Color trends come and color trends go, and this season, there are a few that are taking off like a rocket, leaving old styles in the dust! Move over Ombre–There’s a new player in town–and from the looks of things–and the incredible shine, this one’s here to stay! Say “hello” to Ecaille, which is the French word for “tortoiseshell.” With a lot less whammo than the currently somewhat fading Ombre trend (no pun intended, hehe,) Ecaille provides both lovers of ombre and those who just felt it was a bit harsh for their style a superb hair coloring transition to the next big thing, that has every bit as much richness and impressive eye catching detail as all other preceding hair coloring methods. Ecaille is more of a “something for everyone” kind of color choice, giving hair a gorgeous look from employment of richly transacted chocolates and chestnut undertones with caramels and golden tones that start out at their darkest value closest to the roots, and from there, seamlessly move into lighter-toned brightness on their way downward to the ends.

Looser, Intentionally for Outstanding Results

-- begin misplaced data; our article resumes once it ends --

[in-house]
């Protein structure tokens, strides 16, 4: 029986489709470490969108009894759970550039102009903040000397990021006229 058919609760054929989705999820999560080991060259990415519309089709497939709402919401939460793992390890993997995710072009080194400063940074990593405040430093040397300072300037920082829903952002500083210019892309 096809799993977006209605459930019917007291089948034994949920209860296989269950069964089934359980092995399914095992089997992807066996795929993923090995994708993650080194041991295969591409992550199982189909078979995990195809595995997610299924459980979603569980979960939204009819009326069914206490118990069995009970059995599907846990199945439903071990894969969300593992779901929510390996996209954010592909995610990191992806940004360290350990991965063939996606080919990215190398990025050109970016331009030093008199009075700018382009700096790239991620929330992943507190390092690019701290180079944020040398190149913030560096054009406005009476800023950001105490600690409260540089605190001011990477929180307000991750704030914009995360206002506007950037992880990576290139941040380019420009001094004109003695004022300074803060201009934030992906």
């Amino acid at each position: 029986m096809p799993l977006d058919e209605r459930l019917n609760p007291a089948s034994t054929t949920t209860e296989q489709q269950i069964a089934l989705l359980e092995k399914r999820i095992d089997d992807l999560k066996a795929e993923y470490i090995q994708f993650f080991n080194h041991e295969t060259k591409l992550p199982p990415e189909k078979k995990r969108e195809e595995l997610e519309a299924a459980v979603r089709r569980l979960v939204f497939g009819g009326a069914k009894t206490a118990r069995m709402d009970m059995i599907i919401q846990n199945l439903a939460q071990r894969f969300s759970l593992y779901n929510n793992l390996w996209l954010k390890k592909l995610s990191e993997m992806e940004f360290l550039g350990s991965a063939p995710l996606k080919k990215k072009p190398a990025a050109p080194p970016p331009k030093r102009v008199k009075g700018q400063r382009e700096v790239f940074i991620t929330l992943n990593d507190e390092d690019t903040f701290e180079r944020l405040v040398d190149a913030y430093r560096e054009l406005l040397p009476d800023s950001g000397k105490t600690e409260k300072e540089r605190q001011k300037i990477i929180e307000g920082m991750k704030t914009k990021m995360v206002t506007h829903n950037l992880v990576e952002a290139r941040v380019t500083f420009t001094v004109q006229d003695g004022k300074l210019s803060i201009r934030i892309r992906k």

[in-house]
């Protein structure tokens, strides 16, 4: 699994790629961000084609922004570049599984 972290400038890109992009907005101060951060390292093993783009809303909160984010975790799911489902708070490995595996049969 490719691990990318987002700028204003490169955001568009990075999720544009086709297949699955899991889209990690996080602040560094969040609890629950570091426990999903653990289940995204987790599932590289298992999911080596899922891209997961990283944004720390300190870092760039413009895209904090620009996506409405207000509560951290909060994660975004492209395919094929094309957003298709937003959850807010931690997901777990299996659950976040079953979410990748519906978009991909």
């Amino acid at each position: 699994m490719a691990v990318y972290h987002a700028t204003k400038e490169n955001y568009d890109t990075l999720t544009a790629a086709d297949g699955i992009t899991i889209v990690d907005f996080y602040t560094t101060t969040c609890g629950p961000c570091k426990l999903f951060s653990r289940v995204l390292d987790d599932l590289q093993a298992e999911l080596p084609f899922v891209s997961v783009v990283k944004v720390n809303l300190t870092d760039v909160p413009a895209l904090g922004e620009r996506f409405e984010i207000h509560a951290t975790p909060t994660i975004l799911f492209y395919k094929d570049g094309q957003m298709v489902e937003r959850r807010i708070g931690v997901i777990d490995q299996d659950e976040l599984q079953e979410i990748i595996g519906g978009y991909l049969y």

Ecaille can be distinguished in more than the final product, which is a gorgeously rendered form of innovative hair coloring that is less advertised that a chemical process was responsible, yet it does convey excellence on every level. The process by which Ecaille is rendered might initially seem to be a step backward in today’s hair coloring technology, but this imagined backward step is actually a key component in the beautiful results of Ecaille. The look is vibrantly dynamic and produced by skipping the tedium of foils, and cutting right to the chase implementing Balayage (AKA Baliage) which involves the application of highlights carefully and strategically performed “sans foils,” or as loose and more casual in method, but not in the final result of some absolutely gorgeous color that is rich with undertones and vibrancy–and was shine mentioned? This color and style is all about shine, ultimately giving the hair a vibrant healthy appearance and the shine serves to more vividly reveal the multifaceted colorations.

Ecaille hair

A Ramped-up Ombre, Taken to a Different Level
You would not be incorrect to refer to this hair coloring technique as ecaille tortoiseshell ombre. The lighter gradation is still key, but it begins closer to the scalp and is a more gradual migration toward the ends. It’s especially great for brunettes to enjoy going lighter in a very richly varied manner. Blondes may at first need to darken their base color in order to show the transitioning color toward the golden hues at the ends. With its very natural effects from eliminating the presence of other coloring methods with stark tone and color differentiations, one thing is sure; you can expect to see a lot more ecaille hair than the basic ombre ever touched.

We want to hear from you! Tell us all about your Ecaille experience – the good, the bad and the ugly!